In a victory for environmental groups, the U.S. District Court for the District of Columbia issued a ruling this week with far-reaching consequences for energy projects on federal lands and “the attention the government must give climate change when taking action that may increase its effects.”1 In Wildearth Guardians v. Jewell, the Honorable Rudolph Contreras found that the U.S. Bureau of Land Management (BLM) violated the National Environmental Policy Act (NEPA) by approving oil and gas leasing on federal lands in Wyoming without “taking a hard look at climate change impacts” from drilling operations.2
Under NEPA, federal agencies must conduct environmental assessments that consider the environmental consequences, both direct and indirect, of proposed major federal actions to determine whether the agency must conduct a more comprehensive analysis through an environmental impact statement.3
In Wildearth Guardians, the court ruled that BLM’s environmental assessment was inadequate. As a result, BLM must expand its analysis by:
Quantifying and forecasting greenhouse gas (GHG) emissions related to oil and gas drilling.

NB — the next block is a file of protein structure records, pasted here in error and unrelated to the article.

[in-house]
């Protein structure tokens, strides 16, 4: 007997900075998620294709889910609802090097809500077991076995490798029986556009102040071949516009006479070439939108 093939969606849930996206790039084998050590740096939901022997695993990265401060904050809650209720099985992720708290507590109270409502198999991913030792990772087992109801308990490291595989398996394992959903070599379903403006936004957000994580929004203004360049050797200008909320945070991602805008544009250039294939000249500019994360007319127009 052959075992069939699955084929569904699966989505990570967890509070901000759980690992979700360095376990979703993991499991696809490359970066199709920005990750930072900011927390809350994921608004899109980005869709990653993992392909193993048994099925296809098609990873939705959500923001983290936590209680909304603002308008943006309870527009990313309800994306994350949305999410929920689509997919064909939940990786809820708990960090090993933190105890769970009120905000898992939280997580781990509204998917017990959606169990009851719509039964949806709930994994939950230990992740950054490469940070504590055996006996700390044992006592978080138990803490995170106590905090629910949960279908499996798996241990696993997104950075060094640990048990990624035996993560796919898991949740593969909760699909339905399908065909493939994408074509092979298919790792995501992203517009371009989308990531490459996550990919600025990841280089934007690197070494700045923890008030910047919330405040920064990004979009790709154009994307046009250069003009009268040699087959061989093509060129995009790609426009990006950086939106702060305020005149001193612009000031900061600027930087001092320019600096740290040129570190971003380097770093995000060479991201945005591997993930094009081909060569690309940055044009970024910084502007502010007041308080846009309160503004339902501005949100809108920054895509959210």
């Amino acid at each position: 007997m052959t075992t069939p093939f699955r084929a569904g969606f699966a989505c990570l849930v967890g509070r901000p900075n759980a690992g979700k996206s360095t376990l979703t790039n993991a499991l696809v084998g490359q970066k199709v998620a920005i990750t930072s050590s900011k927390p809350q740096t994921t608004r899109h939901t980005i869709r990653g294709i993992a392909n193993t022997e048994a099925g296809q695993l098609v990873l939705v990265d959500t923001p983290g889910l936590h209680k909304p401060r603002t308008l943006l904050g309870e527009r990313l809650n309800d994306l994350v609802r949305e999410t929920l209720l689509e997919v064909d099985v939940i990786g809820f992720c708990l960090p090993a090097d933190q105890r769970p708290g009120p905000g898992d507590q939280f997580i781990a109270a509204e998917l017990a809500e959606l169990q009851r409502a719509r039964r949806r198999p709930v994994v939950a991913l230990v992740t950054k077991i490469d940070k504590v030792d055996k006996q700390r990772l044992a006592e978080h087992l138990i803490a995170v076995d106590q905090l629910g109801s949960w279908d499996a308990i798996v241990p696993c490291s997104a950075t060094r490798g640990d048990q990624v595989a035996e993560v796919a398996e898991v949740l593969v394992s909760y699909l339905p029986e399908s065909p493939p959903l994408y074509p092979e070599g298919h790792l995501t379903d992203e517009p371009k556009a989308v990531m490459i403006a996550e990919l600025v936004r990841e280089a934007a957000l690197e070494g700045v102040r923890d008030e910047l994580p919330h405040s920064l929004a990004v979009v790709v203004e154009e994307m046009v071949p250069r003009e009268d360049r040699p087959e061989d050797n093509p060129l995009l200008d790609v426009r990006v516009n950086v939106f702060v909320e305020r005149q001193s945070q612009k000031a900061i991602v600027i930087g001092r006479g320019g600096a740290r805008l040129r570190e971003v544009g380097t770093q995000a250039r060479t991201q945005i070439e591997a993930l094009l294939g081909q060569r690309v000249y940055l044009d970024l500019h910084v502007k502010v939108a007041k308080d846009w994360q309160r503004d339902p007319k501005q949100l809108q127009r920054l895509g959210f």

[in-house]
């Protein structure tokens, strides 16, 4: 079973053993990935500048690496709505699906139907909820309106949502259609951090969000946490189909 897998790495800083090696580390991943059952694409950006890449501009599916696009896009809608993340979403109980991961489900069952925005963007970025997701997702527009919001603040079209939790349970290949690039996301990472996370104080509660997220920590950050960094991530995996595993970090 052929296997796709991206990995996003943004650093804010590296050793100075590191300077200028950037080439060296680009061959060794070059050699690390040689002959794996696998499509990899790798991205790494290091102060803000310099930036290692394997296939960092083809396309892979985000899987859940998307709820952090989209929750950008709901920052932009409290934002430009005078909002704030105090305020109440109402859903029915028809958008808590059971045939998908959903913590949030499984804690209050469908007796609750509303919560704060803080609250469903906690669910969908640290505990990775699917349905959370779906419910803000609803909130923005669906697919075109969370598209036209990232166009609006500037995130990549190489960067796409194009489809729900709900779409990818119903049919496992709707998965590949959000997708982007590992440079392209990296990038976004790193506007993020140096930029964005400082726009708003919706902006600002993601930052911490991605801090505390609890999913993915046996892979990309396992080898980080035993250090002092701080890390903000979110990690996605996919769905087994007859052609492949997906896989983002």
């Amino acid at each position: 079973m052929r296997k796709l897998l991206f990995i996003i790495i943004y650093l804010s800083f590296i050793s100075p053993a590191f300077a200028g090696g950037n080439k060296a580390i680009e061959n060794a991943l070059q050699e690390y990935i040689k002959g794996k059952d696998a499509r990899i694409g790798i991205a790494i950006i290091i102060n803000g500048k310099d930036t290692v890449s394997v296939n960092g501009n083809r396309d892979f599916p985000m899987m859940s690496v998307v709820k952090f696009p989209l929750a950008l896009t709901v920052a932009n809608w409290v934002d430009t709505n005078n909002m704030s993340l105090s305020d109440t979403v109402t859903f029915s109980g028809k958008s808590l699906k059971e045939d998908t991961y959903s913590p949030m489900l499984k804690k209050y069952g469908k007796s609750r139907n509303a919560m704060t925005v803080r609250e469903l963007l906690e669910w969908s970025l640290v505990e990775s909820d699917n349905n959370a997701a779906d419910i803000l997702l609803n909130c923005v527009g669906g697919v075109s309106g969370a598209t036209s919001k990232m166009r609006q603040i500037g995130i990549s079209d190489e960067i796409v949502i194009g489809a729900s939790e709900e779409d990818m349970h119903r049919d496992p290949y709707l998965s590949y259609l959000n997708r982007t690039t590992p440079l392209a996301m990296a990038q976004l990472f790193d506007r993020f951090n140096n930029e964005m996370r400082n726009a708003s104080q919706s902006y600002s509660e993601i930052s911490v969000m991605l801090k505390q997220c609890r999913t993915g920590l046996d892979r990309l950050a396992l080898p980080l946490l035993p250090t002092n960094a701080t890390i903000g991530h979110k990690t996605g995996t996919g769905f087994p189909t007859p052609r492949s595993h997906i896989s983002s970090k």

Considering GHG emissions from the downstream use of oil and gas produced from leased federal lands.
Comparing GHG emissions to state, regional and national emissions forecasts, as well as to other foreseeable regional and national BLM projects.4
Until BLM bolsters its analysis, it may not authorize new drilling on the leased Wyoming parcels.5 As a result, this decision effectively expands NEPA’s reach to require more robust climate-related analyses. Although the court did not go so far as to require BLM to consider the social cost of carbon or global carbon budget protocols, this decision—if upheld on appeal—could have significant impacts on a variety of large energy projects.6
Looking ahead, observers can expect to see further litigation in this area, as the parties to the Wildearth Guardians suit plan to submit forthcoming briefs on BLM’s oil and gas leasing decisions in Utah and Colorado, with similar results expected if Judge Contreras also rules on these matters.7 Following the district court proceedings, the parties will also almost certainly seek review from the Court of Appeals for the D.C. Circuit, though it remains to be seen whether other courts will follow suit.
1Wildearth Guardians, v. Jewell, et al., Civil Action No. 2016-1724 (D.D.C. 2019).
2Id. at 56.
3See id. (citing EarthReports, Inc. v. FERC, 828 F.3d 949, 953 (D.C. Cir 2016); 40 C.F.R. §§ 1508.9, 1508.25(c)).
4Id. at 56.
5Id. at 59.
6Id. at 57.
7Id. at 8.